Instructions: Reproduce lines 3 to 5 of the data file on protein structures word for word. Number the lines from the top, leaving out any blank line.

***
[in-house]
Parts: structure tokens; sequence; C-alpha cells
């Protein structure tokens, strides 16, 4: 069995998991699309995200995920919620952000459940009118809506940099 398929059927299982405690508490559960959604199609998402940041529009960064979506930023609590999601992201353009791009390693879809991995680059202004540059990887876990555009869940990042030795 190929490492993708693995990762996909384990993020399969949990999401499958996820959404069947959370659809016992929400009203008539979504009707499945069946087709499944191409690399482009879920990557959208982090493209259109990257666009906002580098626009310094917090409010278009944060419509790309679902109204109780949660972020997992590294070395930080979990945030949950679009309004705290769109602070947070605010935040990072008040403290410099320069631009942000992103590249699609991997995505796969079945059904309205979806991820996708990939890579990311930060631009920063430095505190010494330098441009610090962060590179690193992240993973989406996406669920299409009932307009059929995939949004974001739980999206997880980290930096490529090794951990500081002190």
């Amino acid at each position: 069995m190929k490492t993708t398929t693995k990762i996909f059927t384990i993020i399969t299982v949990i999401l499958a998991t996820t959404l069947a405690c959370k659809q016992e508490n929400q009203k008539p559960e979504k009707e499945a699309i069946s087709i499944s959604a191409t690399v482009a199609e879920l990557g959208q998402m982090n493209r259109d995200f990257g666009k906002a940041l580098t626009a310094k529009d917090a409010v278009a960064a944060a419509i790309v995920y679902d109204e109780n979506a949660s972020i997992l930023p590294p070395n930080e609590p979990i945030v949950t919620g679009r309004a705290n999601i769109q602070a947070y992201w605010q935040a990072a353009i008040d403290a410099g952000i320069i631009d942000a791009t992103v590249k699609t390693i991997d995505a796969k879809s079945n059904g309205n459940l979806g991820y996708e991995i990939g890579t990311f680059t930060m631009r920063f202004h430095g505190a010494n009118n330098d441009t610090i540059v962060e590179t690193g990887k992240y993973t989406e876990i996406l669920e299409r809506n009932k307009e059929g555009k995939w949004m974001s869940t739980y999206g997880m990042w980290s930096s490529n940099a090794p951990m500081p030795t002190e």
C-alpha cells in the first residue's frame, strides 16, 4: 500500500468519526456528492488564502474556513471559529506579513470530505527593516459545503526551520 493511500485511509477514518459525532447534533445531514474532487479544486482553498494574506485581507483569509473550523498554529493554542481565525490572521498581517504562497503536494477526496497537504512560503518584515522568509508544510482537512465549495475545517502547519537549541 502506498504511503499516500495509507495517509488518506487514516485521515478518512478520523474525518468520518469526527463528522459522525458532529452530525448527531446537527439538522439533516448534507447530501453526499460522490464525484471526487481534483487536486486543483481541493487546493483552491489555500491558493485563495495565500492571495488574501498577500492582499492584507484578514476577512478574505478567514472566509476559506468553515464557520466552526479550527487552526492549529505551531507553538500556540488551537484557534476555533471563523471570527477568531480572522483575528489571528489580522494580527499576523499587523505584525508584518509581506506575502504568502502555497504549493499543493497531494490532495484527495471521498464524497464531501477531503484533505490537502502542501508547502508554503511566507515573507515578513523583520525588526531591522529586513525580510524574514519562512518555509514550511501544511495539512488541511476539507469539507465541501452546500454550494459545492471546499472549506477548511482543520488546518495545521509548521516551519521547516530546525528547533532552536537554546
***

């Protein structure tokens, strides 16, 4: 069995998991699309995200995920919620952000459940009118809506940099 398929059927299982405690508490559960959604199609998402940041529009960064979506930023609590999601992201353009791009390693879809991995680059202004540059990887876990555009869940990042030795 190929490492993708693995990762996909384990993020399969949990999401499958996820959404069947959370659809016992929400009203008539979504009707499945069946087709499944191409690399482009879920990557959208982090493209259109990257666009906002580098626009310094917090409010278009944060419509790309679902109204109780949660972020997992590294070395930080979990945030949950679009309004705290769109602070947070605010935040990072008040403290410099320069631009942000992103590249699609991997995505796969079945059904309205979806991820996708990939890579990311930060631009920063430095505190010494330098441009610090962060590179690193992240993973989406996406669920299409009932307009059929995939949004974001739980999206997880980290930096490529090794951990500081002190």
């Amino acid at each position: 069995m190929k490492t993708t398929t693995k990762i996909f059927t384990i993020i399969t299982v949990i999401l499958a998991t996820t959404l069947a405690c959370k659809q016992e508490n929400q009203k008539p559960e979504k009707e499945a699309i069946s087709i499944s959604a191409t690399v482009a199609e879920l990557g959208q998402m982090n493209r259109d995200f990257g666009k906002a940041l580098t626009a310094k529009d917090a409010v278009a960064a944060a419509i790309v995920y679902d109204e109780n979506a949660s972020i997992l930023p590294p070395n930080e609590p979990i945030v949950t919620g679009r309004a705290n999601i769109q602070a947070y992201w605010q935040a990072a353009i008040d403290a410099g952000i320069i631009d942000a791009t992103v590249k699609t390693i991997d995505a796969k879809s079945n059904g309205n459940l979806g991820y996708e991995i990939g890579t990311f680059t930060m631009r920063f202004h430095g505190a010494n009118n330098d441009t610090i540059v962060e590179t690193g990887k992240y993973t989406e876990i996406l669920e299409r809506n009932k307009e059929g555009k995939w949004m974001s869940t739980y999206g997880m990042w980290s930096s490529n940099a090794p951990m500081p030795t002190e």
C-alpha cells in the first residue's frame, strides 16, 4: 500500500468519526456528492488564502474556513471559529506579513470530505527593516459545503526551520 493511500485511509477514518459525532447534533445531514474532487479544486482553498494574506485581507483569509473550523498554529493554542481565525490572521498581517504562497503536494477526496497537504512560503518584515522568509508544510482537512465549495475545517502547519537549541 502506498504511503499516500495509507495517509488518506487514516485521515478518512478520523474525518468520518469526527463528522459522525458532529452530525448527531446537527439538522439533516448534507447530501453526499460522490464525484471526487481534483487536486486543483481541493487546493483552491489555500491558493485563495495565500492571495488574501498577500492582499492584507484578514476577512478574505478567514472566509476559506468553515464557520466552526479550527487552526492549529505551531507553538500556540488551537484557534476555533471563523471570527477568531480572522483575528489571528489580522494580527499576523499587523505584525508584518509581506506575502504568502502555497504549493499543493497531494490532495484527495471521498464524497464531501477531503484533505490537502502542501508547502508554503511566507515573507515578513523583520525588526531591522529586513525580510524574514519562512518555509514550511501544511495539512488541511476539507469539507465541501452546500454550494459545492471546499472549506477548511482543520488546518495545521509548521516551519521547516530546525528547533532552536537554546